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A pumpless body-on-a-chip model using a primary culture of human intestinal cells and a 3D culture of liver cells

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Abstract

We describe an expanded modular gastrointestinal (GI) tract–liver system by co-culture of primary human intestinal epithelial cells (hIECs) and 3D liver mimic. The two organ body-on-chip design consisted of GI and liver tissue compartments that were connected by fluidic medium flow driven via gravity. The hIECs and HepG2 C3A liver cells in the co-culture system maintained high viability for at least 14 days in which hIECs differentiated into major cell types found in native human intestinal epithelium and the HepG2 C3A cells cultured on 3D polymer scaffold formed a liver micro-lobe like structure. Moreover, the hIECs formed a monolayer on polycarbonate membranes with a tight junction and authentic TEER values of approximately 250 Ω cm2 for the native gut. The hIEC permeability was compared to a conventional permeability model using Caco-2 cell response for drug absorption by measuring the uptake of propranolol, mannitol and caffeine. Metabolic rates (urea or albumin production) of the cells in the co-culture GI–liver system were comparable to those of HepG2 C3A cells in a single-organ fluidic culture system, while induced CYP activities were significantly increased in the co-culture GI tract–liver system compared to the single-organ fluidic culture system. These results demonstrated potential of the low-cost microphysiological GI–liver model for preclinical studies to predict human response.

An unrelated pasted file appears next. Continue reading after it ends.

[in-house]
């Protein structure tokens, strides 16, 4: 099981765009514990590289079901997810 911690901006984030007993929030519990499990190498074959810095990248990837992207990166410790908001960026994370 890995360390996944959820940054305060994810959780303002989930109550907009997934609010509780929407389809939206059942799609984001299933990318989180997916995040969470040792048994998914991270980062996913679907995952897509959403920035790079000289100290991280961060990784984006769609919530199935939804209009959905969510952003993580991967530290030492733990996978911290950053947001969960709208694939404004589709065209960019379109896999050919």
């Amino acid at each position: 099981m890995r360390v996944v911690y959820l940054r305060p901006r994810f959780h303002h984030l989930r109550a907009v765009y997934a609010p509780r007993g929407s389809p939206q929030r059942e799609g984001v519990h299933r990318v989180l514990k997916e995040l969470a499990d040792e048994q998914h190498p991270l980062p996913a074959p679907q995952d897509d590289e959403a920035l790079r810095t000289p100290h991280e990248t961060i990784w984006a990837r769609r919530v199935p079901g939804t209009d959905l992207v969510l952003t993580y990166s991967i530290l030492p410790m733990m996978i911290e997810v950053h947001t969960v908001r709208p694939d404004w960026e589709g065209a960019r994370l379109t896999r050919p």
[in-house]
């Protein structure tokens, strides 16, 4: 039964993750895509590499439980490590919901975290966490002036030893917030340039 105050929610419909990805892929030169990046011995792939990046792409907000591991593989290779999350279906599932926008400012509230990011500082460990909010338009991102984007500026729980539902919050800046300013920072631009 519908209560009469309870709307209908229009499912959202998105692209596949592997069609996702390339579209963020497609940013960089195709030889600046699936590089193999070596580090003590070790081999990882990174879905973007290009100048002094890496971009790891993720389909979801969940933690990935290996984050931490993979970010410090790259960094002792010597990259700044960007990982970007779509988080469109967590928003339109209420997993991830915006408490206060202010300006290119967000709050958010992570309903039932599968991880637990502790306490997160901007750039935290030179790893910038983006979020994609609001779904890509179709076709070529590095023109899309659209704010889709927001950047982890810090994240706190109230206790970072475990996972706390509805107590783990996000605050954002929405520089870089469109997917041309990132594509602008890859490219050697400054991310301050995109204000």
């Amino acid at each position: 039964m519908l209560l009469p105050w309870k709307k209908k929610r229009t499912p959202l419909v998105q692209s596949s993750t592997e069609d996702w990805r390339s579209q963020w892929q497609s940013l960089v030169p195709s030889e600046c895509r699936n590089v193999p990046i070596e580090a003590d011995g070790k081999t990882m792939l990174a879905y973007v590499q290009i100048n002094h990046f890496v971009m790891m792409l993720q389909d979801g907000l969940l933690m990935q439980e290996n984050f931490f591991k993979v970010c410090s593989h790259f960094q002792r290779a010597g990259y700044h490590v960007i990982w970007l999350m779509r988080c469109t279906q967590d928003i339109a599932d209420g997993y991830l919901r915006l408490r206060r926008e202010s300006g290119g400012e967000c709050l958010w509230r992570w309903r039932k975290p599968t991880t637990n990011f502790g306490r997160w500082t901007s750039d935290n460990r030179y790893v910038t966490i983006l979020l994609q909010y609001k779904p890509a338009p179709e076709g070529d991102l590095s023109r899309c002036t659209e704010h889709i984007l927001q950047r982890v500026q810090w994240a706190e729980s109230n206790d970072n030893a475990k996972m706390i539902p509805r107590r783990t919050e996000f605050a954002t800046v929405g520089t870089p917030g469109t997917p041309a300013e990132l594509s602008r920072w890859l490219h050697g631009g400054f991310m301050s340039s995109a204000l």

Graphical abstract: A pumpless body-on-a-chip model using a primary culture of human intestinal cells and a 3D culture of liver cells

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Publication details

The article was received on 30 Jan 2018, accepted on 24 May 2018 and first published on 04 Jun 2018


Article type: Paper
DOI: 10.1039/C8LC00111A
Citation: Lab Chip, 2018, Advance Article
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    A pumpless body-on-a-chip model using a primary culture of human intestinal cells and a 3D culture of liver cells

    H. J. Chen, P. Miller and M. L. Shuler, Lab Chip, 2018, Advance Article , DOI: 10.1039/C8LC00111A

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